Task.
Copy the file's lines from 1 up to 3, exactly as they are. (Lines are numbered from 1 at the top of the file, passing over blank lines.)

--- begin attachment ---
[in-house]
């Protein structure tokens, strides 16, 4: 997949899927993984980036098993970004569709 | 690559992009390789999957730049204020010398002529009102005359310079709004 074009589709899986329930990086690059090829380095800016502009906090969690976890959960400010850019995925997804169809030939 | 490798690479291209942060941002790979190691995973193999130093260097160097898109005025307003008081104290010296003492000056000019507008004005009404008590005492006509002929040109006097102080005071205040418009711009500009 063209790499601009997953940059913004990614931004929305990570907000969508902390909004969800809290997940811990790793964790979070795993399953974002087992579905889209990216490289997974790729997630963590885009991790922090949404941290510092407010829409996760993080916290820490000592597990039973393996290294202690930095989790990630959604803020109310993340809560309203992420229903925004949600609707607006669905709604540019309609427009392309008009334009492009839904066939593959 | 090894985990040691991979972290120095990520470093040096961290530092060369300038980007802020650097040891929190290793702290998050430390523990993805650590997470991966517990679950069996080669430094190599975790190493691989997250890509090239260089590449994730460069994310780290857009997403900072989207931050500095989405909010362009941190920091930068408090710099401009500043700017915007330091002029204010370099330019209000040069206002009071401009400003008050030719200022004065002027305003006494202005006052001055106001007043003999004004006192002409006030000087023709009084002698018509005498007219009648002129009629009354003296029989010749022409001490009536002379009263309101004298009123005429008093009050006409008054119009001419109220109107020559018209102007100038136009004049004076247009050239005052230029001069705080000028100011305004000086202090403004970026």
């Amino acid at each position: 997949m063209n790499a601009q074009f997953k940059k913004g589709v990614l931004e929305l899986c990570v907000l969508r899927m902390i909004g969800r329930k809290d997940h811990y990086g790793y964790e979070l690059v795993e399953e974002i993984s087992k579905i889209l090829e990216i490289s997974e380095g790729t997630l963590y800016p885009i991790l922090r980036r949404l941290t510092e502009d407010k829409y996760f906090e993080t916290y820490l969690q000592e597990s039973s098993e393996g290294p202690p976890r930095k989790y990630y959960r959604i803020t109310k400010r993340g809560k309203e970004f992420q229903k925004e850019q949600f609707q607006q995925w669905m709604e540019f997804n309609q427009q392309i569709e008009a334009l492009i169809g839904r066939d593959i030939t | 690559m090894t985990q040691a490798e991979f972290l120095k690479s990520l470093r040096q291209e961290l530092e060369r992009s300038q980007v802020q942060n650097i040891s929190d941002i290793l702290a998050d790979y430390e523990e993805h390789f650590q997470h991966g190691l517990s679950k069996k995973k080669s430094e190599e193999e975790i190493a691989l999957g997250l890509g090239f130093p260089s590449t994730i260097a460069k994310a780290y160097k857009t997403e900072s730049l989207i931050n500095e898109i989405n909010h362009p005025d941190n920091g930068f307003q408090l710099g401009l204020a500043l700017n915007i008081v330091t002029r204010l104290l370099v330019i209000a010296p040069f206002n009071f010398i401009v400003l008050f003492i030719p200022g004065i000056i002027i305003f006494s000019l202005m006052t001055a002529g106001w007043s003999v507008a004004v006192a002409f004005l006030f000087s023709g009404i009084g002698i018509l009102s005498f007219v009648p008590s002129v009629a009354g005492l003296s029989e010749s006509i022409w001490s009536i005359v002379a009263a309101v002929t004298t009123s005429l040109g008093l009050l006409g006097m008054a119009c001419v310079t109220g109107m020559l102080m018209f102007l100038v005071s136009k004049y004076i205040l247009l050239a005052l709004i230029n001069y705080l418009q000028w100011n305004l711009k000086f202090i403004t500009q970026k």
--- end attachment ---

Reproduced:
[in-house]
């Protein structure tokens, strides 16, 4: 997949899927993984980036098993970004569709 | 690559992009390789999957730049204020010398002529009102005359310079709004 074009589709899986329930990086690059090829380095800016502009906090969690976890959960400010850019995925997804169809030939 | 490798690479291209942060941002790979190691995973193999130093260097160097898109005025307003008081104290010296003492000056000019507008004005009404008590005492006509002929040109006097102080005071205040418009711009500009 063209790499601009997953940059913004990614931004929305990570907000969508902390909004969800809290997940811990790793964790979070795993399953974002087992579905889209990216490289997974790729997630963590885009991790922090949404941290510092407010829409996760993080916290820490000592597990039973393996290294202690930095989790990630959604803020109310993340809560309203992420229903925004949600609707607006669905709604540019309609427009392309008009334009492009839904066939593959 | 090894985990040691991979972290120095990520470093040096961290530092060369300038980007802020650097040891929190290793702290998050430390523990993805650590997470991966517990679950069996080669430094190599975790190493691989997250890509090239260089590449994730460069994310780290857009997403900072989207931050500095989405909010362009941190920091930068408090710099401009500043700017915007330091002029204010370099330019209000040069206002009071401009400003008050030719200022004065002027305003006494202005006052001055106001007043003999004004006192002409006030000087023709009084002698018509005498007219009648002129009629009354003296029989010749022409001490009536002379009263309101004298009123005429008093009050006409008054119009001419109220109107020559018209102007100038136009004049004076247009050239005052230029001069705080000028100011305004000086202090403004970026």
């Amino acid at each position: 997949m063209n790499a601009q074009f997953k940059k913004g589709v990614l931004e929305l899986c990570v907000l969508r899927m902390i909004g969800r329930k809290d997940h811990y990086g790793y964790e979070l690059v795993e399953e974002i993984s087992k579905i889209l090829e990216i490289s997974e380095g790729t997630l963590y800016p885009i991790l922090r980036r949404l941290t510092e502009d407010k829409y996760f906090e993080t916290y820490l969690q000592e597990s039973s098993e393996g290294p202690p976890r930095k989790y990630y959960r959604i803020t109310k400010r993340g809560k309203e970004f992420q229903k925004e850019q949600f609707q607006q995925w669905m709604e540019f997804n309609q427009q392309i569709e008009a334009l492009i169809g839904r066939d593959i030939t | 690559m090894t985990q040691a490798e991979f972290l120095k690479s990520l470093r040096q291209e961290l530092e060369r992009s300038q980007v802020q942060n650097i040891s929190d941002i290793l702290a998050d790979y430390e523990e993805h390789f650590q997470h991966g190691l517990s679950k069996k995973k080669s430094e190599e193999e975790i190493a691989l999957g997250l890509g090239f130093p260089s590449t994730i260097a460069k994310a780290y160097k857009t997403e900072s730049l989207i931050n500095e898109i989405n909010h362009p005025d941190n920091g930068f307003q408090l710099g401009l204020a500043l700017n915007i008081v330091t002029r204010l104290l370099v330019i209000a010296p040069f206002n009071f010398i401009v400003l008050f003492i030719p200022g004065i000056i002027i305003f006494s000019l202005m006052t001055a002529g106001w007043s003999v507008a004004v006192a002409f004005l006030f000087s023709g009404i009084g002698i018509l009102s005498f007219v009648p008590s002129v009629a009354g005492l003296s029989e010749s006509i022409w001490s009536i005359v002379a009263a309101v002929t004298t009123s005429l040109g008093l009050l006409g006097m008054a119009c001419v310079t109220g109107m020559l102080m018209f102007l100038v005071s136009k004049y004076i205040l247009l050239a005052l709004i230029n001069y705080l418009q000028w100011n305004l711009k000086f202090i403004t500009q970026k």